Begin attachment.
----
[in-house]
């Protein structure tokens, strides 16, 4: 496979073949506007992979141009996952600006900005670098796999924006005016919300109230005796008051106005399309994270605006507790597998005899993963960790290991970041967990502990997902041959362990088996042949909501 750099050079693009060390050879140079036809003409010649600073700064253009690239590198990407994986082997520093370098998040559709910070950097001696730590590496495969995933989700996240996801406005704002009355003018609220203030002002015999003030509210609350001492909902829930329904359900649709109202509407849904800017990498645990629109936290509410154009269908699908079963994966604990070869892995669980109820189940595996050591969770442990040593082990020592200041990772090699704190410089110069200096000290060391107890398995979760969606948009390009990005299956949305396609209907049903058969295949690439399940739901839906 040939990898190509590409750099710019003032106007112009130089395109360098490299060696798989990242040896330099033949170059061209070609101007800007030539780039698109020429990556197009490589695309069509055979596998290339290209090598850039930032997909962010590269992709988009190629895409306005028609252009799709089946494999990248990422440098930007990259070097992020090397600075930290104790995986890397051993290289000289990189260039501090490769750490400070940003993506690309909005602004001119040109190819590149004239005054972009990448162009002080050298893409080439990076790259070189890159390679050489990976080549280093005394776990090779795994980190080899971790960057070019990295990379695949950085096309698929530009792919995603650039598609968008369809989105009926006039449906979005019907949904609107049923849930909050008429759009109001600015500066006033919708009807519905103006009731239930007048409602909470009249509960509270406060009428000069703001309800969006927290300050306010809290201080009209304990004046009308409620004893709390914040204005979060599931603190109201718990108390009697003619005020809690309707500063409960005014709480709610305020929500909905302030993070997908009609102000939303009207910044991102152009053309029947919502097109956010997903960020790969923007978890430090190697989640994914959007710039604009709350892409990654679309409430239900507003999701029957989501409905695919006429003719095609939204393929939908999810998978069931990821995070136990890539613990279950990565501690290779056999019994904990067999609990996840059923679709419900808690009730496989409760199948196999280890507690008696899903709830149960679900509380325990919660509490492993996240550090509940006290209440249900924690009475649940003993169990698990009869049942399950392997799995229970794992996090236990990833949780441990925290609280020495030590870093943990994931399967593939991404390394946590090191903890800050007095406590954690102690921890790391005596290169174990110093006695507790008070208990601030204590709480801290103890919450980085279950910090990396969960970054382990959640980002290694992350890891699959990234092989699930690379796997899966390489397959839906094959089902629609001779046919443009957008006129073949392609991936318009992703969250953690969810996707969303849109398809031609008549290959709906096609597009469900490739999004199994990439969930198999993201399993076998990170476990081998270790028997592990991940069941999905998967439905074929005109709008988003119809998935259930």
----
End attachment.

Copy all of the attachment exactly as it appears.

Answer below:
[in-house]
């Protein structure tokens, strides 16, 4: 496979073949506007992979141009996952600006900005670098796999924006005016919300109230005796008051106005399309994270605006507790597998005899993963960790290991970041967990502990997902041959362990088996042949909501 750099050079693009060390050879140079036809003409010649600073700064253009690239590198990407994986082997520093370098998040559709910070950097001696730590590496495969995933989700996240996801406005704002009355003018609220203030002002015999003030509210609350001492909902829930329904359900649709109202509407849904800017990498645990629109936290509410154009269908699908079963994966604990070869892995669980109820189940595996050591969770442990040593082990020592200041990772090699704190410089110069200096000290060391107890398995979760969606948009390009990005299956949305396609209907049903058969295949690439399940739901839906 040939990898190509590409750099710019003032106007112009130089395109360098490299060696798989990242040896330099033949170059061209070609101007800007030539780039698109020429990556197009490589695309069509055979596998290339290209090598850039930032997909962010590269992709988009190629895409306005028609252009799709089946494999990248990422440098930007990259070097992020090397600075930290104790995986890397051993290289000289990189260039501090490769750490400070940003993506690309909005602004001119040109190819590149004239005054972009990448162009002080050298893409080439990076790259070189890159390679050489990976080549280093005394776990090779795994980190080899971790960057070019990295990379695949950085096309698929530009792919995603650039598609968008369809989105009926006039449906979005019907949904609107049923849930909050008429759009109001600015500066006033919708009807519905103006009731239930007048409602909470009249509960509270406060009428000069703001309800969006927290300050306010809290201080009209304990004046009308409620004893709390914040204005979060599931603190109201718990108390009697003619005020809690309707500063409960005014709480709610305020929500909905302030993070997908009609102000939303009207910044991102152009053309029947919502097109956010997903960020790969923007978890430090190697989640994914959007710039604009709350892409990654679309409430239900507003999701029957989501409905695919006429003719095609939204393929939908999810998978069931990821995070136990890539613990279950990565501690290779056999019994904990067999609990996840059923679709419900808690009730496989409760199948196999280890507690008696899903709830149960679900509380325990919660509490492993996240550090509940006290209440249900924690009475649940003993169990698990009869049942399950392997799995229970794992996090236990990833949780441990925290609280020495030590870093943990994931399967593939991404390394946590090191903890800050007095406590954690102690921890790391005596290169174990110093006695507790008070208990601030204590709480801290103890919450980085279950910090990396969960970054382990959640980002290694992350890891699959990234092989699930690379796997899966390489397959839906094959089902629609001779046919443009957008006129073949392609991936318009992703969250953690969810996707969303849109398809031609008549290959709906096609597009469900490739999004199994990439969930198999993201399993076998990170476990081998270790028997592990991940069941999905998967439905074929005109709008988003119809998935259930």